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Friday, January 17, 2014

Pacific Decadal Oscillation - Another Player in the Climate Game

An anchorman on one of the major networks recently mentioned the "Pacific Decadal Ocsillation" during a story about weather. I'd heard about the PDO during my involvement in a research program at the Montana State University Paleoclimatology Lab a couple years ago, but never really understood it - and certainly didn't expect to be hearing about it on the 5 o'clock news!

In my quest to learn more, I found a few websites that provided explanations posted by various organizations. The State Climate Office of N. Carolina provides a general explanation that was very helpful, considering my limited expertise in this area. According to the climate office, The Pacific Decadal Oscillation (PDO) is a pattern of Pacific climate variability similar to ENSO (El Niño - Southern Oscillation) in character, but which varies over a much longer time scale. The PDO can remain in the same phase for 20 to 30 years, while ENSO cycles typically only last 6 to 18 months. The PDO, like ENSO, consists of a warm and cool phase which alters upper level atmospheric winds (compare PDO and ENSO). Shifts in the PDO phase can have significant implications for global climate, affecting Pacific and Atlantic hurricane activity, droughts and flooding around the Pacific basin, the productivity of marine ecosystems, and global land temperature patterns. Experts also believe the PDO can intensify or diminish the impacts of ENSO according to its phase. If both ENSO and the PDO are in the same phase, it is believed that El Niño/La Nina impacts may be magnified. Conversely, if ENSO and the PDO are out of phase, it has been proposed that they may offset one another, preventing "true" ENSO impacts from occurring.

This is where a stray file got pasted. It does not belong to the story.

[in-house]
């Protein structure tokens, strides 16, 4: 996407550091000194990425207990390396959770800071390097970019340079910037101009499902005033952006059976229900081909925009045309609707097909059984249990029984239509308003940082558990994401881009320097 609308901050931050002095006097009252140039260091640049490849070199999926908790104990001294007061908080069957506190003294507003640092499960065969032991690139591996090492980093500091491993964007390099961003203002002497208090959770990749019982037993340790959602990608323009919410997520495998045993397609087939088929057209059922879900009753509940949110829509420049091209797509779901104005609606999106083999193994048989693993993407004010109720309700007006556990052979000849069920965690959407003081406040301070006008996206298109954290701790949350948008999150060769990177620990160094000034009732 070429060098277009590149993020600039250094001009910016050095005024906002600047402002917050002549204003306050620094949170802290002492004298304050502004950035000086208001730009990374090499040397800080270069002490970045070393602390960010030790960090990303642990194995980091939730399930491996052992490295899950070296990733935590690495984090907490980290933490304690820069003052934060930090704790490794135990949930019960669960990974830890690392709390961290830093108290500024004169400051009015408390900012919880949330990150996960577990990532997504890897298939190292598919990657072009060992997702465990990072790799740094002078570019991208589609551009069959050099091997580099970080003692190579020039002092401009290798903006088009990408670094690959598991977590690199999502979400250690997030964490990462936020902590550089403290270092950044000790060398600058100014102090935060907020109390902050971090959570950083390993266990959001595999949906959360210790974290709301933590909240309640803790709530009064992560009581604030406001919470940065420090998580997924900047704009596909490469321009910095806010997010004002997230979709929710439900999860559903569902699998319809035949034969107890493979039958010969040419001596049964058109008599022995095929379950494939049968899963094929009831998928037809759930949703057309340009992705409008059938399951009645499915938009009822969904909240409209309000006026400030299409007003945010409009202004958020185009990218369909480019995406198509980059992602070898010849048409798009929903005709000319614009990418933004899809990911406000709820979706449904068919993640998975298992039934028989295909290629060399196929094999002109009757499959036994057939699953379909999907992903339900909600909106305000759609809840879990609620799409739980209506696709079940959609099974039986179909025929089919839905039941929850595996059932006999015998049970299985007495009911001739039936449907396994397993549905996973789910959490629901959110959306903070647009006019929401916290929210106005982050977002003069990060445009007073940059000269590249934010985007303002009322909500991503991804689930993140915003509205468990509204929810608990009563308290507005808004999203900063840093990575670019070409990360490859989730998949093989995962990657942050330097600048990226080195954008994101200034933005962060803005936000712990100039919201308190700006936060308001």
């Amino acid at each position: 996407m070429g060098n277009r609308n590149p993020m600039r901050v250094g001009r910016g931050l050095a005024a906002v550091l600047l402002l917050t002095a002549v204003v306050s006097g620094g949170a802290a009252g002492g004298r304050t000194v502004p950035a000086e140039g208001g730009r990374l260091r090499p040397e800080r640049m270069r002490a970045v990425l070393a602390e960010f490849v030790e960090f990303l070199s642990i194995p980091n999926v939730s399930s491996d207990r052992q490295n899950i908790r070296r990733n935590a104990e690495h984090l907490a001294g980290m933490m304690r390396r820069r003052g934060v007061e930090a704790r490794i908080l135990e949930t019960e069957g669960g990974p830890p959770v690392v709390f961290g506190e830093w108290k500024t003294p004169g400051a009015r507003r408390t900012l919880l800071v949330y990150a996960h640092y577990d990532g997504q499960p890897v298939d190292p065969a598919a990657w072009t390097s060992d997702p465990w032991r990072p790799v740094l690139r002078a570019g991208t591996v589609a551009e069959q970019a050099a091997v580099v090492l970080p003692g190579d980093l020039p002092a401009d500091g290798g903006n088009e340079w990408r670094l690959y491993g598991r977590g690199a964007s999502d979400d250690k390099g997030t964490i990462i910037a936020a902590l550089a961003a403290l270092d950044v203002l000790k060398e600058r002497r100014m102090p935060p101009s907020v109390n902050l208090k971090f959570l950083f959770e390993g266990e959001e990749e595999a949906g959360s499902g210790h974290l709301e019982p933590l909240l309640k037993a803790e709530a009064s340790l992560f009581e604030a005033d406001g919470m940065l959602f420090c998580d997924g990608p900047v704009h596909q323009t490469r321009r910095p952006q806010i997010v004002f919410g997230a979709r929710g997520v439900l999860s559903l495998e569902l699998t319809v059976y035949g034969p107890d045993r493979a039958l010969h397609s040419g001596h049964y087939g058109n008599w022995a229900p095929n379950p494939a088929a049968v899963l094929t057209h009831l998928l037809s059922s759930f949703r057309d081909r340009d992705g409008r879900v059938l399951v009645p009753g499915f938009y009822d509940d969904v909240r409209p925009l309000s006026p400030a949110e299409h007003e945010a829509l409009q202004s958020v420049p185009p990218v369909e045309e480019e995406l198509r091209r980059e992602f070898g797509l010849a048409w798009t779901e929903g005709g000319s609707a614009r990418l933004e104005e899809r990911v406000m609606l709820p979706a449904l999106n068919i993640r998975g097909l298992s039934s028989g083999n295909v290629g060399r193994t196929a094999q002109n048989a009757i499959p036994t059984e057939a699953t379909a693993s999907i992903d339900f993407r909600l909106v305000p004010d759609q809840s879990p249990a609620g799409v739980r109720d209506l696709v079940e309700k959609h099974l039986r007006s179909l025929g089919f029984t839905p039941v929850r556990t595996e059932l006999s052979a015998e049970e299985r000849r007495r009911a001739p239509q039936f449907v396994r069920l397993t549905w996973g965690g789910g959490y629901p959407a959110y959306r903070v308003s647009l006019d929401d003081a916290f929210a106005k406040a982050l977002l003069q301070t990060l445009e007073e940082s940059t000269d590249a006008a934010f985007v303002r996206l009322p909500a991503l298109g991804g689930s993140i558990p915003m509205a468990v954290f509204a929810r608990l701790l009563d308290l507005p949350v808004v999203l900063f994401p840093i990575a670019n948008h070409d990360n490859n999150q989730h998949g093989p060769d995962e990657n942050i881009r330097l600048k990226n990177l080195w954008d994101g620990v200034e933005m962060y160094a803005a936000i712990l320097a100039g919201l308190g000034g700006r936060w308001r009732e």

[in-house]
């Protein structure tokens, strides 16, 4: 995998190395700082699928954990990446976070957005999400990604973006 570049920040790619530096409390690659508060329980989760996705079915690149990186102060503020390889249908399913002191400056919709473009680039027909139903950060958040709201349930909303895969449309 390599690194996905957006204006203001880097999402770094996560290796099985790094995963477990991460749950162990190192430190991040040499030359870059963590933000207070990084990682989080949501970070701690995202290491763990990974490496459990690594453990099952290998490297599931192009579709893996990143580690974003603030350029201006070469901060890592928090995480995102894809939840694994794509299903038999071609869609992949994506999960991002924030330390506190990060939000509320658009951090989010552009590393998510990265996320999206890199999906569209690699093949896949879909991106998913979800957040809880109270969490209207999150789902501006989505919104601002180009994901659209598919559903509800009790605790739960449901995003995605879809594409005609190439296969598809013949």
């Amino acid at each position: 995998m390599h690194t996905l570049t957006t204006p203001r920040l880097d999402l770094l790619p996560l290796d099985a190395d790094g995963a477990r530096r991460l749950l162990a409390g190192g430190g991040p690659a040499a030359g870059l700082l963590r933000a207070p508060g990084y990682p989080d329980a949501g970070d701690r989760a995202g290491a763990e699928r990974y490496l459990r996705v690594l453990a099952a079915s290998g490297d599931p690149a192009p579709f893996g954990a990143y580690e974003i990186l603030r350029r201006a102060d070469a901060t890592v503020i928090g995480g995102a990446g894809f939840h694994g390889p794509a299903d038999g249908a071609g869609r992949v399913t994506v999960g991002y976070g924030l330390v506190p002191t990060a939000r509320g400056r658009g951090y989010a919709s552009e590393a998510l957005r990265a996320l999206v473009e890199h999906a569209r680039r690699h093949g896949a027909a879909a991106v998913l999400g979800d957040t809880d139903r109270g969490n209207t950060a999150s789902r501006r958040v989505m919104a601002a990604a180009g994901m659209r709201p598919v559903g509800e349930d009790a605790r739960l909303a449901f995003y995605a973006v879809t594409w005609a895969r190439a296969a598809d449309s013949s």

According to the University of Washington's Joint Institute for the Study of the Atmosphere and Ocean (JISAO), during the warm phase (aka positive phase), higher than normal sea-surface heights caused by warm water form a horseshoe pattern that connects the north, west and southern Pacific, with cool water in the middle (map). During most of the 1980s and 1990s, the Pacific was locked in the PDO's warm phase (see graph below), during which these warm and cool regions are reversed. The JISAO site also notes that "Pacific Decadal Oscillation" was coined by fisheries scientist Steven Hare in the mid-1990's while researching connections between Alaska salmon production cycles and Pacific climate.

Like the ENSO, the cause of the PDO is not understood - and like the ENSO, we may be hearing (and learning) more about the PDO in the years to come. Finally, here is a 6-minute YouTube explanation of the POD.

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